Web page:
February 03, 2012

Four February Fridays of Fabulous Frivolity . . .4.

Some years ago, I instituted a theme for the month of February: I would dedicate one post each Friday to one of my favourite things. Over the years I've covered such topics as food, literature, movies, even personal grooming.

It's been about three years since I last did this, so I've decided to revive the F5 tradition. Today and the next three Fridays, I'll have a few words about what I like to eat, drink, read, watch, do, or whatever else strikes me. I will also, for the first time on this blog, reveal my one food weakness.

But today we're going to start with . . .

F5 #1: Mmmm. Beer.

I can remember my first beer easily enough: it was my 19th birthday, and my roommate treated me to a pitcher of Labatt's Blue, as well as a rye and Coke or two, and a few B-52s. In the ensuing 22 years, I've grown up a bit and learned to hold my liquor better. But to this day I still have an aversion to both Blue and rye and Coke.

That aversion didn't extend to beer in general, fortunately. It wasn't long before I found Molson Canadian more to my liking. That was satisfactory for a year or so. Then, I started hearing good things about imported beers, and I was curious, and consequently I fell in love with the opposite extreme—Guinness. Draft Guinness, a beer so thick it's opaque, it has a pond-scum head so heavy you can draw a happy face in it and it will stay there until the pint is gone, and drinking it obviates the need for dinner. Of course, a diet of draft Guinness could get to be an expensive habit. Fortunately, at the time, it was still possible to buy bottled Guinness at the beer store (brewed under license by Labatt's), and although it wasn't as thick and rich, it was still mighty tasty.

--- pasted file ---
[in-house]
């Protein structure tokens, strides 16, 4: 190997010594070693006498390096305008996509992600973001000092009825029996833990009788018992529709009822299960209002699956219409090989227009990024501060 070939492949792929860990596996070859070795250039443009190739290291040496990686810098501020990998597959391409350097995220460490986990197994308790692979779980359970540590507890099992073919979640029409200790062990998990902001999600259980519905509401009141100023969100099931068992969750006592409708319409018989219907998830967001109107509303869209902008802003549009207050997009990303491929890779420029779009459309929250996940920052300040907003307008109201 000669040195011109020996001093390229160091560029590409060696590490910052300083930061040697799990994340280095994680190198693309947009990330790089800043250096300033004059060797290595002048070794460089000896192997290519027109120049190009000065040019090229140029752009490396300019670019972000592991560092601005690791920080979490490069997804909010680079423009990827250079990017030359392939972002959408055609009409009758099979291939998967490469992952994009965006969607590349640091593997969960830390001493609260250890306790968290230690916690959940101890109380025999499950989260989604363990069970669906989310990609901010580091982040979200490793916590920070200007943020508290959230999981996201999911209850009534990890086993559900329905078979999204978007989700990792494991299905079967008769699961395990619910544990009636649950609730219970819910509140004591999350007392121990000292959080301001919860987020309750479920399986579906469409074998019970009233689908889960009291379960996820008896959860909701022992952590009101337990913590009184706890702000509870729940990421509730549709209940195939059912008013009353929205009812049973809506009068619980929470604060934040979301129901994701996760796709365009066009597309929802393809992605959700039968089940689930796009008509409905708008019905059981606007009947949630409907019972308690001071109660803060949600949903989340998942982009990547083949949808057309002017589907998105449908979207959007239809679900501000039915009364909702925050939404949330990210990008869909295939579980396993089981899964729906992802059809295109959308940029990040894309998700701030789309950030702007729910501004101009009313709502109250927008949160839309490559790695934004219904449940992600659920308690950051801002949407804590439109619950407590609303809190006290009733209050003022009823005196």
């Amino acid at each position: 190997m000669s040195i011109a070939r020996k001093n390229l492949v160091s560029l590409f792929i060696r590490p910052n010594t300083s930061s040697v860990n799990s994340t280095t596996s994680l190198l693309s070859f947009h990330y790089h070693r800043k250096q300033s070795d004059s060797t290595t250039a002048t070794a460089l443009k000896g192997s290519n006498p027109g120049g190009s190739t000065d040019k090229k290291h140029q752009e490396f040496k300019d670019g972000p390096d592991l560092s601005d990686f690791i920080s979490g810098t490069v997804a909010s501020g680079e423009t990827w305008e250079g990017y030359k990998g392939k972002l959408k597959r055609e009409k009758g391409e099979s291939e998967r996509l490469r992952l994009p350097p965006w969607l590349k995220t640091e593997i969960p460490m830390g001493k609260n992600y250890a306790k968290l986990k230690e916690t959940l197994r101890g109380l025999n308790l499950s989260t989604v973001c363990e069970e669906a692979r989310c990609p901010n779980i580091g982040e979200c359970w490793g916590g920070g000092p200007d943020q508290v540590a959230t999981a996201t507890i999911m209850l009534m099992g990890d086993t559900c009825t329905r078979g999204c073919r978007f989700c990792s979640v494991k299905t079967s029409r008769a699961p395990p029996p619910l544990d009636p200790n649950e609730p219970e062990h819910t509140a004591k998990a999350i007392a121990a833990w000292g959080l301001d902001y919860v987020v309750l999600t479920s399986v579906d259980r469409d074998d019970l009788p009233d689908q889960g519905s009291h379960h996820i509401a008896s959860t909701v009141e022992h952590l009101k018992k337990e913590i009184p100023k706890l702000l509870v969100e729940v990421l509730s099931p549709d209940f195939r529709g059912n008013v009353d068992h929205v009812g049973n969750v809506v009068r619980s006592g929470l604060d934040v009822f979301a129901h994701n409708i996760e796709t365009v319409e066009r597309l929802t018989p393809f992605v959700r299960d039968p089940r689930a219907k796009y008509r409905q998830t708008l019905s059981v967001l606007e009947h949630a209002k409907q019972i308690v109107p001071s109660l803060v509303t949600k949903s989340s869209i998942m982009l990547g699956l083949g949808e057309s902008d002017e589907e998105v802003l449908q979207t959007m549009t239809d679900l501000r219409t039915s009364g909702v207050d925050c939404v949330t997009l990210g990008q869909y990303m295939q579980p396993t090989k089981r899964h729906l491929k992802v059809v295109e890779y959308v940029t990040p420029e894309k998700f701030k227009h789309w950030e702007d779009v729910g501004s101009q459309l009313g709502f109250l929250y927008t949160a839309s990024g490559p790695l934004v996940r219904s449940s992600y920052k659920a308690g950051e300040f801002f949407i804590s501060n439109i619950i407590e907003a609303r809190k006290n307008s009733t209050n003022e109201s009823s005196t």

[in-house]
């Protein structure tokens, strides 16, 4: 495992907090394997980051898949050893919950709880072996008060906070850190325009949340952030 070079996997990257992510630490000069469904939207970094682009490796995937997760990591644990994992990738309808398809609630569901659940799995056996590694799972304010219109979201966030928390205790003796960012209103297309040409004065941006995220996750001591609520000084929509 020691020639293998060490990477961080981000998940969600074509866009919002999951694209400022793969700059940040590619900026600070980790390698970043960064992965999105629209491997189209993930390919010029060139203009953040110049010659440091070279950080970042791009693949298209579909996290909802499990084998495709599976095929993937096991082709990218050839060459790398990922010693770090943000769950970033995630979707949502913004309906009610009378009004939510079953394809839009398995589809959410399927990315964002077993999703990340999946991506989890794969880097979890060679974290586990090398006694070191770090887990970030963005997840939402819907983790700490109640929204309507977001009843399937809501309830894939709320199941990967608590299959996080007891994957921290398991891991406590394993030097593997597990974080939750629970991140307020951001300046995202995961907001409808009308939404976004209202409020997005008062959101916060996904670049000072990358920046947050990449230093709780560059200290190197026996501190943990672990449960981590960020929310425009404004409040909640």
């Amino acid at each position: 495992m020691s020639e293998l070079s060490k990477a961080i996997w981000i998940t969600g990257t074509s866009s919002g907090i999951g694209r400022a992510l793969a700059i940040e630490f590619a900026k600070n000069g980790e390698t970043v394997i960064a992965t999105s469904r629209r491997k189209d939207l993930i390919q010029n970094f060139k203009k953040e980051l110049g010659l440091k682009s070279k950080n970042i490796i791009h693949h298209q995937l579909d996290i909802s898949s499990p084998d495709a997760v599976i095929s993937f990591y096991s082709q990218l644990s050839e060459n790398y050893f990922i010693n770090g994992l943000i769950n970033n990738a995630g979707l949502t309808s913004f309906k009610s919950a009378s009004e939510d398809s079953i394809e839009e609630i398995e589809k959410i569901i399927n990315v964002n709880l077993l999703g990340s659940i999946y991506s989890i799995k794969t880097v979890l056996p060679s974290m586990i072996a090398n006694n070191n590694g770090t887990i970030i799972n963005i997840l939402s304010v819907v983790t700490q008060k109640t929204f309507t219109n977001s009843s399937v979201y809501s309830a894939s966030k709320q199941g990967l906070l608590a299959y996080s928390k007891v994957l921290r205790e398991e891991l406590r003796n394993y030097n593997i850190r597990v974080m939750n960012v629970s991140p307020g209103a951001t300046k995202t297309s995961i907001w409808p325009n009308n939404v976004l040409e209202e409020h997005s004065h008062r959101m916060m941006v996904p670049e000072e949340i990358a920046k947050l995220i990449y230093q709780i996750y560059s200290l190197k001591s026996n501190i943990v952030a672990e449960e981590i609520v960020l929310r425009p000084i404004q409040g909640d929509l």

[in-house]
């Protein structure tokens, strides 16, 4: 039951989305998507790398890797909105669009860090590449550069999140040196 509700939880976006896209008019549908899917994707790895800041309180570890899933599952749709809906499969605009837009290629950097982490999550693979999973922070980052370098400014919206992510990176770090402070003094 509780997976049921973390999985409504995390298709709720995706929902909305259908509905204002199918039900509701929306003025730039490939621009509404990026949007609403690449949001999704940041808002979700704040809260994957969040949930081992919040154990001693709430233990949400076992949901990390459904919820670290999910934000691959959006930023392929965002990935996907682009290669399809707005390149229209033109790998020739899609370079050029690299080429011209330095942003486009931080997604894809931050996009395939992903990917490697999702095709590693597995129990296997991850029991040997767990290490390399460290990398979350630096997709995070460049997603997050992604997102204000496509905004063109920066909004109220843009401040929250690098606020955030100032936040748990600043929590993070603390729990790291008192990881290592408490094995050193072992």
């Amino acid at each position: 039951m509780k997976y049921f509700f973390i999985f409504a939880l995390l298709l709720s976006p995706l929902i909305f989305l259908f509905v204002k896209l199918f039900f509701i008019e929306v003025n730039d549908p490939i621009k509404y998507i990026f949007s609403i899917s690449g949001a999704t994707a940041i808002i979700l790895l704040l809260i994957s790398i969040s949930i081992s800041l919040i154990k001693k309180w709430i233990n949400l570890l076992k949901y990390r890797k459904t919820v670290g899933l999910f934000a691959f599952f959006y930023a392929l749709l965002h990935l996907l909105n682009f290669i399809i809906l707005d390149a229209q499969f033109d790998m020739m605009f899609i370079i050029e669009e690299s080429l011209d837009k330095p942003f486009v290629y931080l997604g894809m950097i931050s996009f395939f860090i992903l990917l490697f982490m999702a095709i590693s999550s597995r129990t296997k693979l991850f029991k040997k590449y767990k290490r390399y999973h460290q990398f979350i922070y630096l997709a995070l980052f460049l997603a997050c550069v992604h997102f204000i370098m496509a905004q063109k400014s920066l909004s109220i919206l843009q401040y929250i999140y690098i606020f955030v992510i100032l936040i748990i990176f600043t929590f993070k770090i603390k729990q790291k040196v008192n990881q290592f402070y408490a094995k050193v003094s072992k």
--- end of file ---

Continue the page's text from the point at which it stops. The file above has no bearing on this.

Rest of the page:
In the intervening years, I've settled somewhere in the middle: my go-to beer is generally a dark ale of some kind. My brand of choice was Upper Canada Dark Ale for years, until Sleeman bought them out, and I wasn't as impressed. For everyday beer, I have since tended toward Rickard's Red, or Alexander Keith's India Pale Ale. Yes, it's yellow, but it's still an ale. I also recently discovered the Guelph-based Wellington Brewery, whose superb beers suffer not a bit from being so close to Sleeman. Their Wellington County Dark Ale is an occasional treat.

At one time I went to the liquor store on a weekly basis, and picked out two different cans or bottles from the beer cooler, and in that way went through nearly everything the LCBO had to offer. German lagers and British or Irish stouts were good; Dutch lagers, less so. I tried Belgian Trappists' beer, but the first time I tried to open a bottle, the cork blasted out after I'd untwisted the wire cage all of a half-turn. It marked the ceiling, and that made me gun-shy. (I never found the wire cage.) But the threat of injury wasn't enough to dampen my enthusiasm for beer. There are too many varieties in the world, and too little time.

My one weakness: Potato chips

Nothing goes with an everyday beer quite like a bowl of chips, especially regular ones. But when the chips aren't meant to be a buffer for alcohol, I'd rather have flavoured ones. I have a particular soft spot for sour cream and onion. However, in Canada, we also have a range of President's Choice chips, in many interesting and exotic flavours—which, amazingly, almost always taste exactly like what they claim to be. The Buffalo Wings & Blue Cheese variety are the best of the current lot.